Ruble Weakens to Dollar as Oil Falls on U.S. Debt Concern
The ruble sank against the dollar in late Moscow trading as crude, Russia’s biggest export earner, retreated from a four-month high.
The Russian currency weakened 0.3 percent to 30.3475 per dollar by the 11:50 p.m. close of trading on the Micex Index, after earlier gaining as much as 0.3 percent. It rallied 0.4 percent to 40.2975 per euro, leading the ruble little changed at 34.8250 versus the dollar-euro basket used by the central bank to manage the currency. An index of five-year government yields rose less than one basis point to 6.2893 percent.
Oil, which along with natural gas contributes about 50 percent of Russian government revenue, slipped 0.9 percent to $93.28 a barrel in New York, after soaring to the highest level since Sept. 18 yesterday. U.S. President Barack Obama said that the world’s biggest economy will face fiscal calamity if the $16.4 trillion debt ceiling isn’t lifted. Republicans are demanding spending cuts in exchange for the higher threshold.
Russia’s central bank left key borrowing costs unchanged in a review today, holding the refinancing rate at 8.25 percent for a fourth month as forecast by all 19 economists in a Bloomberg survey.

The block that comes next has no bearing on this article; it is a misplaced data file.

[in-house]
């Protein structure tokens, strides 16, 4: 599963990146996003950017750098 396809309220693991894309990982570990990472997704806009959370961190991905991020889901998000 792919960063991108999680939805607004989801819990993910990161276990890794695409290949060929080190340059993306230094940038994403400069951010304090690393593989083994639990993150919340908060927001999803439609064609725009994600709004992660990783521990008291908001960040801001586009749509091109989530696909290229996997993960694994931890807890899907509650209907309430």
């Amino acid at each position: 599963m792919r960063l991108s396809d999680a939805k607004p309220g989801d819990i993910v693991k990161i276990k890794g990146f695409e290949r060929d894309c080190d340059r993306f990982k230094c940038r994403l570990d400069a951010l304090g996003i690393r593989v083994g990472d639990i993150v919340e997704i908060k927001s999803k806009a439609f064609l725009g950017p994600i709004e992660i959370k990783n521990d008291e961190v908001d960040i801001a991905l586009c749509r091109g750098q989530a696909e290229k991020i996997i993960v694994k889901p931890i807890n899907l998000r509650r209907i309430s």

Bank Rossii said today that it bought 190 million rubles ($6.3 million) of foreign currency for settlement Jan. 14, compared with 5.15 billion rubles Jan. 11.
Keeping rates on hold makes the ruble “more attractive” as a so-called carry trade currency as policy makers from Poland to Israel lower borrowing costs to stoke economic growth, according to Ivan Sinelnikov, an analyst for OAO Gazprombank. In carry trades, investors borrow funds in countries with lower interest rates to invest where the rates of return are higher.
“The central bank may spend a little today to buy currencies,” Sinelnikov said by phone from Moscow. With the ruble trading weaker than 34.65 against the basket it has entered a “neutral corridor,” he said.
Investing in the ruble with funds borrowed in the U.S. generated a 2 percent return since Dec. 14, the fourth-highest return among 24 emerging-market currencies tracked by Bloomberg.
Yields on Russia’s ruble-denominated government debt due in July 2022 rose 7 basis points, or 0.07 percentage point, to 6.72 percent, the highest level since Jan. 9. The extra yield investors demand to own Russian dollar bonds over U.S. Treasuries was unchanged at 159 basis points, according to JPMorgan Chase & Co. (JPM)’s EMBI Global Index.
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